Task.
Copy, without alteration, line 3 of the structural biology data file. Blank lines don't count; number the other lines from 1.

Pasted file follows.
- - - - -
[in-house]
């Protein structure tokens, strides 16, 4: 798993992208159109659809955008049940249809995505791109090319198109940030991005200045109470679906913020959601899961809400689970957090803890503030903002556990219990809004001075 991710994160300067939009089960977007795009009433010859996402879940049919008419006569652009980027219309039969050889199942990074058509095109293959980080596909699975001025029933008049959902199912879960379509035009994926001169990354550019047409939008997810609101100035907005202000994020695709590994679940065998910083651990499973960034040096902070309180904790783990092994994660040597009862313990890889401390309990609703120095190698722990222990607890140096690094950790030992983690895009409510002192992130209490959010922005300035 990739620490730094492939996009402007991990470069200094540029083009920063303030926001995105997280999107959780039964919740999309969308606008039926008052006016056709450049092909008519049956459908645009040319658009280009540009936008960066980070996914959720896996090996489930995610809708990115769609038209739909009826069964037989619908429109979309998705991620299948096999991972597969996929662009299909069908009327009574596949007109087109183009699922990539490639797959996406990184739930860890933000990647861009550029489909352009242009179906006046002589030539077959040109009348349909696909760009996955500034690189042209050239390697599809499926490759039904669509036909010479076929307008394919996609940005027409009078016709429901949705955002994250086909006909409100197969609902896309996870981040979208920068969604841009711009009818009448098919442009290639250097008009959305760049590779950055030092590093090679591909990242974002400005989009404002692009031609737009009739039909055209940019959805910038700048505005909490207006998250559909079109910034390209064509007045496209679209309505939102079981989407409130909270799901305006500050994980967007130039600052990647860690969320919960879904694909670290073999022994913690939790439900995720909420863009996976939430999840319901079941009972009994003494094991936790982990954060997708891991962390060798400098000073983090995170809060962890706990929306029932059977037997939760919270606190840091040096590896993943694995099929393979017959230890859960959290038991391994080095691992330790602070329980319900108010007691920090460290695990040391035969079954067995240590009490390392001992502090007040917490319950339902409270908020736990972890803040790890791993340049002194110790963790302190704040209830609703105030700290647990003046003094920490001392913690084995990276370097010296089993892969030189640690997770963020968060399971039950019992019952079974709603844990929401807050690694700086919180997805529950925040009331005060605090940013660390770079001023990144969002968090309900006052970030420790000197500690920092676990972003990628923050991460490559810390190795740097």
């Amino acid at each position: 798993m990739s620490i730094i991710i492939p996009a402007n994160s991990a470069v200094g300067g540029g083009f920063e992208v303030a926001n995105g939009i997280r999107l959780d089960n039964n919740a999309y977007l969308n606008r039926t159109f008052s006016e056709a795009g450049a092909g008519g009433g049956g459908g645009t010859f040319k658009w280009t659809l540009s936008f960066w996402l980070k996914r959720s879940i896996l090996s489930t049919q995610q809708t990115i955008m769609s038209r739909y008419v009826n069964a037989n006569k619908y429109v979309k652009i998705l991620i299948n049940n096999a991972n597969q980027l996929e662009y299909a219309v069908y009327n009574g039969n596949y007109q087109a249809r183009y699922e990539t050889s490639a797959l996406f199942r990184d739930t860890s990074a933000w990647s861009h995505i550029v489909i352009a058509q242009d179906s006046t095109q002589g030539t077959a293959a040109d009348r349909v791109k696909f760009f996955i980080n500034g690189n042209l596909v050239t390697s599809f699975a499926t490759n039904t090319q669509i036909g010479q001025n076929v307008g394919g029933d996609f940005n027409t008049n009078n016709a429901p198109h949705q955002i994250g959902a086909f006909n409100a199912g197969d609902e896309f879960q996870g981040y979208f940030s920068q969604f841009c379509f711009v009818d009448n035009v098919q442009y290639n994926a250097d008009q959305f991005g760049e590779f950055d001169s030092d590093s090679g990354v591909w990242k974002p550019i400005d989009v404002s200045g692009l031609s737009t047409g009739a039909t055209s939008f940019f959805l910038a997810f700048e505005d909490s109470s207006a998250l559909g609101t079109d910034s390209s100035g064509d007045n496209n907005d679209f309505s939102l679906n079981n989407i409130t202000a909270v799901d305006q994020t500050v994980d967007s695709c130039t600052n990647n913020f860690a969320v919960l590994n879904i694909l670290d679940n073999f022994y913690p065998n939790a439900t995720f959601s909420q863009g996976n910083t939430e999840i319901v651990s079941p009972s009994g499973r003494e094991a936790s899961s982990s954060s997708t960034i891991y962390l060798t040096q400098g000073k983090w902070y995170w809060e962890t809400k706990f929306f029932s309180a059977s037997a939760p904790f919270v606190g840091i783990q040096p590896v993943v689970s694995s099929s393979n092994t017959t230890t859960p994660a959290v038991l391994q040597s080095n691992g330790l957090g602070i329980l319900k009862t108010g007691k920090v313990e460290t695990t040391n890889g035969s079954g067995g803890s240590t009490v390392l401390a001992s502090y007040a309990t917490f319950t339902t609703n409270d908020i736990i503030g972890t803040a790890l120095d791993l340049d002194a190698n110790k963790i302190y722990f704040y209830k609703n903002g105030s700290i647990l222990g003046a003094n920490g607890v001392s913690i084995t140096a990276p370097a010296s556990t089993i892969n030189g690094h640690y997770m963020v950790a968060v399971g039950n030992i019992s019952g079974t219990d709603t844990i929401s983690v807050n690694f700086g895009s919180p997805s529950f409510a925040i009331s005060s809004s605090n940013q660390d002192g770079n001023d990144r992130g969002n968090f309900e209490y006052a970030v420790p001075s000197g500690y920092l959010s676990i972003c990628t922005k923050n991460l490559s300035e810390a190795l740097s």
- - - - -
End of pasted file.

């Amino acid at each position: 798993m990739s620490i730094i991710i492939p996009a402007n994160s991990a470069v200094g300067g540029g083009f920063e992208v303030a926001n995105g939009i997280r999107l959780d089960n039964n919740a999309y977007l969308n606008r039926t159109f008052s006016e056709a795009g450049a092909g008519g009433g049956g459908g645009t010859f040319k658009w280009t659809l540009s936008f960066w996402l980070k996914r959720s879940i896996l090996s489930t049919q995610q809708t990115i955008m769609s038209r739909y008419v009826n069964a037989n006569k619908y429109v979309k652009i998705l991620i299948n049940n096999a991972n597969q980027l996929e662009y299909a219309v069908y009327n009574g039969n596949y007109q087109a249809r183009y699922e990539t050889s490639a797959l996406f199942r990184d739930t860890s990074a933000w990647s861009h995505i550029v489909i352009a058509q242009d179906s006046t095109q002589g030539t077959a293959a040109d009348r349909v791109k696909f760009f996955i980080n500034g690189n042209l596909v050239t390697s599809f699975a499926t490759n039904t090319q669509i036909g010479q001025n076929v307008g394919g029933d996609f940005n027409t008049n009078n016709a429901p198109h949705q955002i994250g959902a086909f006909n409100a199912g197969d609902e896309f879960q996870g981040y979208f940030s920068q969604f841009c379509f711009v009818d009448n035009v098919q442009y290639n994926a250097d008009q959305f991005g760049e590779f950055d001169s030092d590093s090679g990354v591909w990242k974002p550019i400005d989009v404002s200045g692009l031609s737009t047409g009739a039909t055209s939008f940019f959805l910038a997810f700048e505005d909490s109470s207006a998250l559909g609101t079109d910034s390209s100035g064509d007045n496209n907005d679209f309505s939102l679906n079981n989407i409130t202000a909270v799901d305006q994020t500050v994980d967007s695709c130039t600052n990647n913020f860690a969320v919960l590994n879904i694909l670290d679940n073999f022994y913690p065998n939790a439900t995720f959601s909420q863009g996976n910083t939430e999840i319901v651990s079941p009972s009994g499973r003494e094991a936790s899961s982990s954060s997708t960034i891991y962390l060798t040096q400098g000073k983090w902070y995170w809060e962890t809400k706990f929306f029932s309180a059977s037997a939760p904790f919270v606190g840091i783990q040096p590896v993943v689970s694995s099929s393979n092994t017959t230890t859960p994660a959290v038991l391994q040597s080095n691992g330790l957090g602070i329980l319900k009862t108010g007691k920090v313990e460290t695990t040391n890889g035969s079954g067995g803890s240590t009490v390392l401390a001992s502090y007040a309990t917490f319950t339902t609703n409270d908020i736990i503030g972890t803040a790890l120095d791993l340049d002194a190698n110790k963790i302190y722990f704040y209830k609703n903002g105030s700290i647990l222990g003046a003094n920490g607890v001392s913690i084995t140096a990276p370097a010296s556990t089993i892969n030189g690094h640690y997770m963020v950790a968060v399971g039950n030992i019992s019952g079974t219990d709603t844990i929401s983690v807050n690694f700086g895009s919180p997805s529950f409510a925040i009331s005060s809004s605090n940013q660390d002192g770079n001023d990144r992130g969002n968090f309900e209490y006052a970030v420790p001075s000197g500690y920092l959010s676990i972003c990628t922005k923050n991460l490559s300035e810390a190795l740097s």